Strengthening Democracy through Power of Words
2016 / 11 / 13
The Genron NPO recently carried out public opinion surveys jointly with South Korea's East Asia Institute and China's Horizon Research Consultancy Group to learn the views of people in Japan, China and South Korea about the future of Northeast Asia, and the security challenges facing the region.
Northeast Asia is changing, as instanced by China's increasing political clout and instability on the Korean Peninsula amid North Korea's nuclear ambitions, but there is no regional political governance to ensure a peaceful order in this part of the world and various factors that could trigger a conflict are sources of concern for the peoples of countries involved.
How should we pursue a peaceful order in Northeast Asia amid the current instability? What challenges must we address to that end? Then, as Japan, China and South Korea have direct interest in the regional situation, how should the peoples of the three countries work together for peace in Northeast Asia? These issues are at the heart of our awareness of the need to overcome the challenges facing the region.
The latest three-nation opinion survey, conducted through the end of October, was the second of its kind, following one in 2015. A total of 3,530 people cooperated in the surveys in the three countries.
How do they view the changes foreseen for the next 10 years in the region?
The transformation in the region stems mainly from China's increasing political presence while the United States intends to return to Asia, but its actions are not fully understood by many people in Asia. This was clear from the views of three countries' peoples in last year's surveys. There was no major shift in the basic public views in the three countries this time.
According to the findings of the latest surveys, more than half of those polled in Japan, specifically 51.9 percent, expect China's political influence in the region to increase in the next 10 years. A comparable figure for South Koreans polled came to 71.2 percent. As to whether U.S. influence in the region will grow in the next 10 years, the answer "no change" was most frequently cited by the people polled in the three countries. (table 1)
However, some important differences appear in the views of the three countries' peoples in the past year. First, the percentage of those foreseeing a further increase in China's political influence in Asia declined in all responses in the three countries when compared to last year. This tendency was particularly seen among those polled in China, though the Chinese have been generally satisfied with their country's growing political clout in recent years. In the latest survey, the percentage of Chinese foreseeing a further increase in its political influence in the next 10 years fell to 66.4 percent, sharply down from 82.5 percent a year earlier. Conversely, those expecting the country's political influence to shrink grew from last year, if not sharply, to 5.7 percent from 1.6 percent.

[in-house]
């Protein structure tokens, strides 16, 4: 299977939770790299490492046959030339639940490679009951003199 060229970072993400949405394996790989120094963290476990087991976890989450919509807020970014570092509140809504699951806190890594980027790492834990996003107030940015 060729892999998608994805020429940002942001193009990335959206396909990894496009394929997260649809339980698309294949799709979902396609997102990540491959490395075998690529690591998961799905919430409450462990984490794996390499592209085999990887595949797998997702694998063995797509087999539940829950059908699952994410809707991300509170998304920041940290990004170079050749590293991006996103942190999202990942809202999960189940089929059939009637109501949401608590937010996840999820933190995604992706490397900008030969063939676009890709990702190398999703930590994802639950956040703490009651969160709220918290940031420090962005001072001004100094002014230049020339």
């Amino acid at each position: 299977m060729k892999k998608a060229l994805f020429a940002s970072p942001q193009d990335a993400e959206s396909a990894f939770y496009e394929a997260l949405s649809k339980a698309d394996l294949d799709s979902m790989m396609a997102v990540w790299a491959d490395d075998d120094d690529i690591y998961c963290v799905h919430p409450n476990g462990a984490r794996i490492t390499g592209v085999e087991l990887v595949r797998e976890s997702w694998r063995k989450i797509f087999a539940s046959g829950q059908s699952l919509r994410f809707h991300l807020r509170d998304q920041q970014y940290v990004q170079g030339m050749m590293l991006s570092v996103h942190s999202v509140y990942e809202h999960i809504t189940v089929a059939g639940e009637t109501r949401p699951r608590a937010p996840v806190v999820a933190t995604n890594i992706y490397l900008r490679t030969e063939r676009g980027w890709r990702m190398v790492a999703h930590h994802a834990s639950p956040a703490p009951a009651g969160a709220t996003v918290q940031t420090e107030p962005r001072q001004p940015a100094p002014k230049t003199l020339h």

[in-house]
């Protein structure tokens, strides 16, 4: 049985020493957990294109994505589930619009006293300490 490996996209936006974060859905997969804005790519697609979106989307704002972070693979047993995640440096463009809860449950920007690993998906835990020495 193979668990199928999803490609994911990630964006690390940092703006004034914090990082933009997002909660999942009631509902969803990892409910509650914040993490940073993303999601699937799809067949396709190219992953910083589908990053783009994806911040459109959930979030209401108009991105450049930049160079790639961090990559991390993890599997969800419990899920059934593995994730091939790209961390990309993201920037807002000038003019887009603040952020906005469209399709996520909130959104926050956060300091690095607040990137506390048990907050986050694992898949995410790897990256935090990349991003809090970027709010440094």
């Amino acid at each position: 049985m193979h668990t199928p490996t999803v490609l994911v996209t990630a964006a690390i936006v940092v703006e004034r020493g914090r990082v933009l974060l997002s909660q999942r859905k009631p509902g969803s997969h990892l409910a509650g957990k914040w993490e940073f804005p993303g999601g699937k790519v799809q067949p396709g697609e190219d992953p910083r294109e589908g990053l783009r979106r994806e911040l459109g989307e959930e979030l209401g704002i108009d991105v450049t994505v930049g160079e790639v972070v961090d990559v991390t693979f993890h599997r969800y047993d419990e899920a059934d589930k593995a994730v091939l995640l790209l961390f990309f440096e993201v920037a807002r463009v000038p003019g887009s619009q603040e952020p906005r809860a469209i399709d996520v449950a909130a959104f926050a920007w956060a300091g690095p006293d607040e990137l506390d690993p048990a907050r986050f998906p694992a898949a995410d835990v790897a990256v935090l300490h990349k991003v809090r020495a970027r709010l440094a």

Another major difference in the latest surveys was a significant worsening of Chinese people's views of South Korea. Some 30.6 percent of the Chinese polled replied that South Korea's influence in the region will decline in the next 10 years, far surpassing the year-before figure of 8 percent. (Table 2)
The deteriorating views of South Korea reflected a rift between the two countries over the planned deployment of the THAAD (terminal high altitude area defense) missile system for U.S. troops stationed in South Korea. The Chinese media's campaign against South Korea was also behind the Chinese people's soured views toward Seoul.
Table 1. China's influence in Asia in 10 years
Table 2. South Korea's influence in Asia in 10 years
The latest surveys indicate that the views of the three countries' peoples about the situation in Asia in the next 10 years were about to change significantly in so short a period as one year. This illustrates how drastically the regional situation is changing.
Behind the transformation is a series of moves by China to realign its economy, which has served as a prime mover for the world economy. But the recent tendencies in public opinion in the three countries rather reflect a difficult, unstable security environment in the region. China's increasing political presence is in direct opposition to the hub-and-spoke security system built around the United States, causing people to be more concerned than ever about peace in the region.